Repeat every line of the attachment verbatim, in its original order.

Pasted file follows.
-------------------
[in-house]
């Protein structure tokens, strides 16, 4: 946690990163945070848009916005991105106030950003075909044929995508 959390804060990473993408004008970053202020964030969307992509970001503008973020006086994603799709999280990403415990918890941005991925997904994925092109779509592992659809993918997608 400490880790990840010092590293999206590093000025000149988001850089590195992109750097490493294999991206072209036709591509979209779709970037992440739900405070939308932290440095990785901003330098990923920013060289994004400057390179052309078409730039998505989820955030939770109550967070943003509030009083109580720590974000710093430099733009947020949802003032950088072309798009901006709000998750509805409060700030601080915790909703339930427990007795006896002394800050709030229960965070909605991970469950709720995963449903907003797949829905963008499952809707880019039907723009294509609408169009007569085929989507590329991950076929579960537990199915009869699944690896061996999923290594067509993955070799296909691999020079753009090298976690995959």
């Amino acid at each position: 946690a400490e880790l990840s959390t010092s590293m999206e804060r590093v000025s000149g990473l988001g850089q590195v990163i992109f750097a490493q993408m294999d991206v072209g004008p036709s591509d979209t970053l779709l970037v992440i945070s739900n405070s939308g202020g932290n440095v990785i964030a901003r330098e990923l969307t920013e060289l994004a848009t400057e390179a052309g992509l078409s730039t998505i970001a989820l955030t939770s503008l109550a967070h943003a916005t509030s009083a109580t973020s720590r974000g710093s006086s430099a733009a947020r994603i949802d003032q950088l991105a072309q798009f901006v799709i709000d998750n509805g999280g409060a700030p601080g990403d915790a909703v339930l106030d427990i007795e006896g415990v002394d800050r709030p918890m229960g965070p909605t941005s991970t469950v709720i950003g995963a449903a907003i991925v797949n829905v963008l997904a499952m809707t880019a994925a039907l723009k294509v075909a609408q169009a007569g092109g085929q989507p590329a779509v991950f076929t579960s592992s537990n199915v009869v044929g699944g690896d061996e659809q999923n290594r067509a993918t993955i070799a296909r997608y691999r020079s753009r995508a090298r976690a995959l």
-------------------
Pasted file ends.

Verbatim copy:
[in-house]
């Protein structure tokens, strides 16, 4: 946690990163945070848009916005991105106030950003075909044929995508 959390804060990473993408004008970053202020964030969307992509970001503008973020006086994603799709999280990403415990918890941005991925997904994925092109779509592992659809993918997608 400490880790990840010092590293999206590093000025000149988001850089590195992109750097490493294999991206072209036709591509979209779709970037992440739900405070939308932290440095990785901003330098990923920013060289994004400057390179052309078409730039998505989820955030939770109550967070943003509030009083109580720590974000710093430099733009947020949802003032950088072309798009901006709000998750509805409060700030601080915790909703339930427990007795006896002394800050709030229960965070909605991970469950709720995963449903907003797949829905963008499952809707880019039907723009294509609408169009007569085929989507590329991950076929579960537990199915009869699944690896061996999923290594067509993955070799296909691999020079753009090298976690995959």
């Amino acid at each position: 946690a400490e880790l990840s959390t010092s590293m999206e804060r590093v000025s000149g990473l988001g850089q590195v990163i992109f750097a490493q993408m294999d991206v072209g004008p036709s591509d979209t970053l779709l970037v992440i945070s739900n405070s939308g202020g932290n440095v990785i964030a901003r330098e990923l969307t920013e060289l994004a848009t400057e390179a052309g992509l078409s730039t998505i970001a989820l955030t939770s503008l109550a967070h943003a916005t509030s009083a109580t973020s720590r974000g710093s006086s430099a733009a947020r994603i949802d003032q950088l991105a072309q798009f901006v799709i709000d998750n509805g999280g409060a700030p601080g990403d915790a909703v339930l106030d427990i007795e006896g415990v002394d800050r709030p918890m229960g965070p909605t941005s991970t469950v709720i950003g995963a449903a907003i991925v797949n829905v963008l997904a499952m809707t880019a994925a039907l723009k294509v075909a609408q169009a007569g092109g085929q989507p590329a779509v991950f076929t579960s592992s537990n199915v009869v044929g699944g690896d061996e659809q999923n290594r067509a993918t993955i070799a296909r997608y691999r020079s753009r995508a090298r976690a995959l």